Your funnel should be stable, but not inflexible. If your company cares more about email marketing than its number of followers, adjust your tactics accordingly.

For example, instead of using Facebook ads to increase brand awareness and gain more fans, jump straight to an ad campaign targeted at list building. Create an ad that sends leads to an optimized landing page on your website where you ask them to share their email address to access content, a download, etc.

#2: Assign and Measure Key Metrics

Any bottlenecks in your funnel will slow your momentum or stop it completely. Depending on where the bottleneck happens, you could miss out on brand awareness opportunities, growing your owned media lists or conversions and sales.

To measure the health of your funnel, you need to assign key metrics to each stage. That usually looks something like this:

marketing funnel channel metrics

Set a key metric for each tactic in each part of your funnel to quickly diagnose where the funnel is anemic.

With your key metrics in place, look at each tactic in each funnel section and set any industry benchmark standards.

Use these benchmarks to compare your company to your competitors and your industry as a whole. How do you stack up? Look at which of your tactics and funnel sections are best or worst compared to industry averages and adjust as needed.

Speaking of benchmarks and comparing, are you making the most of your analytics and tracking what you need to track? Awareness metrics, Facebook Insights and Google Analytics all have flaws, but I have a few tips for you.

If you’re tracking awareness, I suggest looking at impressions instead of reach. Tools like AdWords don’t give reach data and Facebook’s reach data is inaccurate.

Have you noticed that you’re getting inconsistent results from your Facebook Insights? Start exporting your Insights data to an Excel spreadsheet so you can consistently track and compare the right metrics and get a better idea of how your tactics are working long-term.

You’re probably using Google Analytics on your website, but if you’re not using the Google URL Builder or event tracking, you’re missing out on a lot of useful data. Google URL Builder allows you to customize URLs for posts and ads so you can track visitors from social networks and how they move through your site.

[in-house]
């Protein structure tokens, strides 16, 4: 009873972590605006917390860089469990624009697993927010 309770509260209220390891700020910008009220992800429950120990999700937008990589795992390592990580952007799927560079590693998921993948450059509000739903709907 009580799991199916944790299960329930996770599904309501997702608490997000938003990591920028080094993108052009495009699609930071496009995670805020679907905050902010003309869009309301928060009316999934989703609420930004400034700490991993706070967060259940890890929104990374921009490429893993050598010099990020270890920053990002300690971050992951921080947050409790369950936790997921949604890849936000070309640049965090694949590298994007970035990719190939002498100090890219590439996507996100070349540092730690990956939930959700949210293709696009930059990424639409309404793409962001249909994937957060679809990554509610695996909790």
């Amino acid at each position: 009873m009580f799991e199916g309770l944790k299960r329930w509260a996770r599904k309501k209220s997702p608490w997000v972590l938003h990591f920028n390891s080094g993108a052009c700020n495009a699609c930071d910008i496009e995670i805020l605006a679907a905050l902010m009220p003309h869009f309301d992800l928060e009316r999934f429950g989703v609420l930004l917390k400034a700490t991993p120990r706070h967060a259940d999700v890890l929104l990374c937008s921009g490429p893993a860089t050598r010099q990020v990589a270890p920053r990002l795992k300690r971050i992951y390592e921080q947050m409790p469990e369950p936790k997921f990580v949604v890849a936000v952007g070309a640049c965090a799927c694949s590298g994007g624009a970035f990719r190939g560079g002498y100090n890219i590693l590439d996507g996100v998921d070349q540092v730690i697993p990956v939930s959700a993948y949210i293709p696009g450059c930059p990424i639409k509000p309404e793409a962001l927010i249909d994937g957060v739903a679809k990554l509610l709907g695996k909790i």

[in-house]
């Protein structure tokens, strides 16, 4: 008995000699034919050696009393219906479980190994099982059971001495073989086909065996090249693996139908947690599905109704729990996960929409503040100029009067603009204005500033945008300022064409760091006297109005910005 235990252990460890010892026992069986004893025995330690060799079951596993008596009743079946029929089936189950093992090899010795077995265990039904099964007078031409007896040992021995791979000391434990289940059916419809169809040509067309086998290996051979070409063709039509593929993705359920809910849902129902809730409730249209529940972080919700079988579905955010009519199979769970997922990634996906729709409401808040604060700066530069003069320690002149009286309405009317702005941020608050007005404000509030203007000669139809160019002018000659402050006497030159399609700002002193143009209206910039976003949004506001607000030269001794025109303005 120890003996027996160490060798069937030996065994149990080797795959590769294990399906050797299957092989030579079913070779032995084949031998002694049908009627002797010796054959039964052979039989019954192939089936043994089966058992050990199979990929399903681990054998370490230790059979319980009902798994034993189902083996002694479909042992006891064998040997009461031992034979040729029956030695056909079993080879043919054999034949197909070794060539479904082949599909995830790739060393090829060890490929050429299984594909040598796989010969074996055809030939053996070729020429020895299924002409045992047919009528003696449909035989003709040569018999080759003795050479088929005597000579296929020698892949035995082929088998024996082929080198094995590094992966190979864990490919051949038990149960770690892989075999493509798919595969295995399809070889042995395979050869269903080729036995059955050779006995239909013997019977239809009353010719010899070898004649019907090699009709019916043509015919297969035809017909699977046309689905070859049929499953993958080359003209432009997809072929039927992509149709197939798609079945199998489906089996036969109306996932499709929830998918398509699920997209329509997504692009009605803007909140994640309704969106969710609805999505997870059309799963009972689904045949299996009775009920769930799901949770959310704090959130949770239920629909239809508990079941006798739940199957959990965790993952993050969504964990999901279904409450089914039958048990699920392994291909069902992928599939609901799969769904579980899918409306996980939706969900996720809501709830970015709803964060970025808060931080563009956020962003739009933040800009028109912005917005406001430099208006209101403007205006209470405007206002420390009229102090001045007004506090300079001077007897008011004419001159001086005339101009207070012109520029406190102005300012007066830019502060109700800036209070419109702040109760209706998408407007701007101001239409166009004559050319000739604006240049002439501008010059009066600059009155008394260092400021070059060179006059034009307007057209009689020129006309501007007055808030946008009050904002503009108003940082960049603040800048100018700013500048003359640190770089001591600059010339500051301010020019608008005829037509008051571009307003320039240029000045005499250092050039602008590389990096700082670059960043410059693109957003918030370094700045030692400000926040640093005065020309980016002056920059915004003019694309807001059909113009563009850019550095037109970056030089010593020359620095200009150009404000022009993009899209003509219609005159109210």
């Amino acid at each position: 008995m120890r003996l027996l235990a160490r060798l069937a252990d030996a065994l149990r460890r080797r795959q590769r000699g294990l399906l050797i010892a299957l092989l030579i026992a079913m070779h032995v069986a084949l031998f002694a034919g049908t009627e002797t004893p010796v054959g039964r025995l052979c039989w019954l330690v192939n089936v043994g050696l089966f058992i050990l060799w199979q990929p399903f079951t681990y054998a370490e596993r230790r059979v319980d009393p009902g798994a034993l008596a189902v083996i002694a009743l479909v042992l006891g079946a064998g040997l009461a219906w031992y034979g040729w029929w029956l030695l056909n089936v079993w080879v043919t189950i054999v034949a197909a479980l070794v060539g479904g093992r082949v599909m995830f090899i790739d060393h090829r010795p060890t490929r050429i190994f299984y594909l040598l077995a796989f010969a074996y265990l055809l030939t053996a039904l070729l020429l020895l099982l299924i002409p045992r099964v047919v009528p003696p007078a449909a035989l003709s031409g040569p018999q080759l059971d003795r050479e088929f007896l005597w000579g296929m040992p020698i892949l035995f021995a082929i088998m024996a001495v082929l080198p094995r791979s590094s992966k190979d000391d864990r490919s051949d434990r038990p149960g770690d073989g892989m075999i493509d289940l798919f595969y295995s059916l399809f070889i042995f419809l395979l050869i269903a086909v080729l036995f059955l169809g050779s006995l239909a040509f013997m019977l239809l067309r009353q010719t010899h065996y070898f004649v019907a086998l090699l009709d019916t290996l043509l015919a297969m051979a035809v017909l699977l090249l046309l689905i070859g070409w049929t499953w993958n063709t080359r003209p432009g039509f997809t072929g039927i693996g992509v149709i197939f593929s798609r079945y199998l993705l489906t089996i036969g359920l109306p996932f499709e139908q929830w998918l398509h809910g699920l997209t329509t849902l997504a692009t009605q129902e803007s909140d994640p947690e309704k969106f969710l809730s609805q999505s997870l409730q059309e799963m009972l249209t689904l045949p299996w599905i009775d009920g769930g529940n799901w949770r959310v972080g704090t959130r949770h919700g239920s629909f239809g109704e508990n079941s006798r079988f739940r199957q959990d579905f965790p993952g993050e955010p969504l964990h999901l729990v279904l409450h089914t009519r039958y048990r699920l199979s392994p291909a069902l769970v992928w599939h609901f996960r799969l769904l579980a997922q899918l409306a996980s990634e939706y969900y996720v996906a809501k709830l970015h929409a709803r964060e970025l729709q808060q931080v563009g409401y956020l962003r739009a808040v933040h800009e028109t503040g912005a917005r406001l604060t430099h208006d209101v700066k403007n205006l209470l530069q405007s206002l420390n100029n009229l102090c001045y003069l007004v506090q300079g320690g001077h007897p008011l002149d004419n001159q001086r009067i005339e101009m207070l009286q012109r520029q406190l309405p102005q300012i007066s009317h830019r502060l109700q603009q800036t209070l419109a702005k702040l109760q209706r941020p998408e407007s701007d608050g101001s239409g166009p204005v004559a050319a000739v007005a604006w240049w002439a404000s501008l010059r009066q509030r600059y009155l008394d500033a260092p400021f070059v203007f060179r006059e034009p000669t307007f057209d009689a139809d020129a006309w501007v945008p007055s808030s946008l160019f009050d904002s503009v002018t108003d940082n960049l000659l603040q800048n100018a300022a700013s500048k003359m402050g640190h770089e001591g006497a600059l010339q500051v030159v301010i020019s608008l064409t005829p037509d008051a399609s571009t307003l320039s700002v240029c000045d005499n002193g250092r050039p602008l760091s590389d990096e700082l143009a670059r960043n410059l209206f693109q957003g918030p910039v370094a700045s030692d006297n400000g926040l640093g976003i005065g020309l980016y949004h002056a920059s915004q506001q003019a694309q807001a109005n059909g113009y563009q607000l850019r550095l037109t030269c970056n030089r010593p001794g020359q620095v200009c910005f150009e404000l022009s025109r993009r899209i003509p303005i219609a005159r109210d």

yoast wordpress plugin

Yoast’s Google Analytics WordPress plugin tracks events.

Event tracking gives you information about button or link clicks, which is especially useful if customers have to go offsite to buy your product. If you have a WordPress site, you can even install this plugin that automatically creates event tracking for you!

#3: Test and Tweak, Then Test Again

The number-one thing you can do to boost your results is test everything. Every good idea you think of is something to test.

As you test, always think in terms of your key metrics and make use of your analytics to find out what works and what doesn’t. Let’s use Facebook as an example.

You can constantly test your Facebook success by trying a variety of status updates. Which has the best engagement rate—photos, text, links or video? Does your audience prefer news or funny videos or memes? Take the time to analyze your previous and current posts to see what worked and what didn’t.

If you want to find your engagement rate for a given post, I suggest dividing its total engagement (likes, shares, comments, clicks, etc.) by total post impressions. If you’re using Facebook ads, the Facebook ad display algorithm shows which posts get the most engagement.

post engagement metrics

Pay attention to which posts your fans respond to.

The key is to look at your best and your worst posts. In both instances, keep an eye out for differences in post type, topic, colors, sentiment, message and graphic style.

What do your 10 most engaging posts have in common? What do your 10 least engaging posts have in common? Just knowing the commonalities of those top and bottom posts can help you dramatically boost your post engagement.